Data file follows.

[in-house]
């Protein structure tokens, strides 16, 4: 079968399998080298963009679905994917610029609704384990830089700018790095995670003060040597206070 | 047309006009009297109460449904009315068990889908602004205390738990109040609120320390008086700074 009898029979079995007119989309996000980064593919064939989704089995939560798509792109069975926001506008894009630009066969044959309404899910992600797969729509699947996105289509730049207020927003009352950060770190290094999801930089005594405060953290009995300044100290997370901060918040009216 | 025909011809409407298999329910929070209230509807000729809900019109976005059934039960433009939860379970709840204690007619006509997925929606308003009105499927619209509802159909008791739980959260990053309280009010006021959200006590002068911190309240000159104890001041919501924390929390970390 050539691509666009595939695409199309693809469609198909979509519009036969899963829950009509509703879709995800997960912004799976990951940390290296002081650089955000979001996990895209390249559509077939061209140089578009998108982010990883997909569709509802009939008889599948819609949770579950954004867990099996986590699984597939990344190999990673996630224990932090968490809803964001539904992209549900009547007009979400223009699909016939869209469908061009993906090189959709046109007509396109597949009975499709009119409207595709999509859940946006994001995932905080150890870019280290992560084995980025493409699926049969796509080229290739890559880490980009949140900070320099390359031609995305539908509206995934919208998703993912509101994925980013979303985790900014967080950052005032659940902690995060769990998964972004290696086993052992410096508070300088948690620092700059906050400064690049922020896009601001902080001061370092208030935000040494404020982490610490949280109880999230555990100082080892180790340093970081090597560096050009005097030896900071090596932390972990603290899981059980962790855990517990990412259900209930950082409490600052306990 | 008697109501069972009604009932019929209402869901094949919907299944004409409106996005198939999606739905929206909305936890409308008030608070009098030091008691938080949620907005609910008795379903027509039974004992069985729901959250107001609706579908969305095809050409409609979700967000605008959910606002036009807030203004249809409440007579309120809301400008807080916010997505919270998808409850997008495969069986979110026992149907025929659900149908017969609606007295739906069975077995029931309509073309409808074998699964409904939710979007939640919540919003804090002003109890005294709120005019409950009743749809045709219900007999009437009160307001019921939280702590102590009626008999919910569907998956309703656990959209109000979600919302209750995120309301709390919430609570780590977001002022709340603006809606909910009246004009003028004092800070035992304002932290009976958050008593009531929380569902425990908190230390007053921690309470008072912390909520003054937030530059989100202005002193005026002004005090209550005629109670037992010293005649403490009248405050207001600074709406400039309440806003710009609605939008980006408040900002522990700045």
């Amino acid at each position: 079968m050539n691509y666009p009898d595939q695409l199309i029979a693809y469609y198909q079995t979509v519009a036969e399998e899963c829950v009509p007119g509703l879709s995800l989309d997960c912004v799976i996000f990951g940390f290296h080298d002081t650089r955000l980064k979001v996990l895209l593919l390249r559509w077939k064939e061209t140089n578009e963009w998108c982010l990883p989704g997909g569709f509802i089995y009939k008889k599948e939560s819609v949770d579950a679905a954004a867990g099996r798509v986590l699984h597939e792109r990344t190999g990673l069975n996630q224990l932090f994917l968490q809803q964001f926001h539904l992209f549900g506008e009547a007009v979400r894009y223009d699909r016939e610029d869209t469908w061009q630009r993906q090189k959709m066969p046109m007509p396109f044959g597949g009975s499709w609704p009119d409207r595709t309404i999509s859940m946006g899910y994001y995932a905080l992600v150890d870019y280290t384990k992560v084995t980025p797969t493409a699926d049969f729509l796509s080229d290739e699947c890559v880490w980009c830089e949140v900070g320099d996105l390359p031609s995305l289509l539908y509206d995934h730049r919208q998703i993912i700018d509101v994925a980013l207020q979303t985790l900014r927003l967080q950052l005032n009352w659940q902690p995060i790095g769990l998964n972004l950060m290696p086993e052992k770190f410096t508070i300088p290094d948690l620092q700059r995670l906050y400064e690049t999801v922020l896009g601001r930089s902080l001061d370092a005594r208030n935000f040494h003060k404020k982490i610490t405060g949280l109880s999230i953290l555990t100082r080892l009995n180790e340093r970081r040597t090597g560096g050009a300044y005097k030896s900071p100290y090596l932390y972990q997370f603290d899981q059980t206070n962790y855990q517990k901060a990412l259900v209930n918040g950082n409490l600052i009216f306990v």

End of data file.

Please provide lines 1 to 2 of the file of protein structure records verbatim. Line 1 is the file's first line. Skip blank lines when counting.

[in-house]
């Protein structure tokens, strides 16, 4: 079968399998080298963009679905994917610029609704384990830089700018790095995670003060040597206070 | 047309006009009297109460449904009315068990889908602004205390738990109040609120320390008086700074 009898029979079995007119989309996000980064593919064939989704089995939560798509792109069975926001506008894009630009066969044959309404899910992600797969729509699947996105289509730049207020927003009352950060770190290094999801930089005594405060953290009995300044100290997370901060918040009216 | 025909011809409407298999329910929070209230509807000729809900019109976005059934039960433009939860379970709840204690007619006509997925929606308003009105499927619209509802159909008791739980959260990053309280009010006021959200006590002068911190309240000159104890001041919501924390929390970390 050539691509666009595939695409199309693809469609198909979509519009036969899963829950009509509703879709995800997960912004799976990951940390290296002081650089955000979001996990895209390249559509077939061209140089578009998108982010990883997909569709509802009939008889599948819609949770579950954004867990099996986590699984597939990344190999990673996630224990932090968490809803964001539904992209549900009547007009979400223009699909016939869209469908061009993906090189959709046109007509396109597949009975499709009119409207595709999509859940946006994001995932905080150890870019280290992560084995980025493409699926049969796509080229290739890559880490980009949140900070320099390359031609995305539908509206995934919208998703993912509101994925980013979303985790900014967080950052005032659940902690995060769990998964972004290696086993052992410096508070300088948690620092700059906050400064690049922020896009601001902080001061370092208030935000040494404020982490610490949280109880999230555990100082080892180790340093970081090597560096050009005097030896900071090596932390972990603290899981059980962790855990517990990412259900209930950082409490600052306990 | 008697109501069972009604009932019929209402869901094949919907299944004409409106996005198939999606739905929206909305936890409308008030608070009098030091008691938080949620907005609910008795379903027509039974004992069985729901959250107001609706579908969305095809050409409609979700967000605008959910606002036009807030203004249809409440007579309120809301400008807080916010997505919270998808409850997008495969069986979110026992149907025929659900149908017969609606007295739906069975077995029931309509073309409808074998699964409904939710979007939640919540919003804090002003109890005294709120005019409950009743749809045709219900007999009437009160307001019921939280702590102590009626008999919910569907998956309703656990959209109000979600919302209750995120309301709390919430609570780590977001002022709340603006809606909910009246004009003028004092800070035992304002932290009976958050008593009531929380569902425990908190230390007053921690309470008072912390909520003054937030530059989100202005002193005026002004005090209550005629109670037992010293005649403490009248405050207001600074709406400039309440806003710009609605939008980006408040900002522990700045």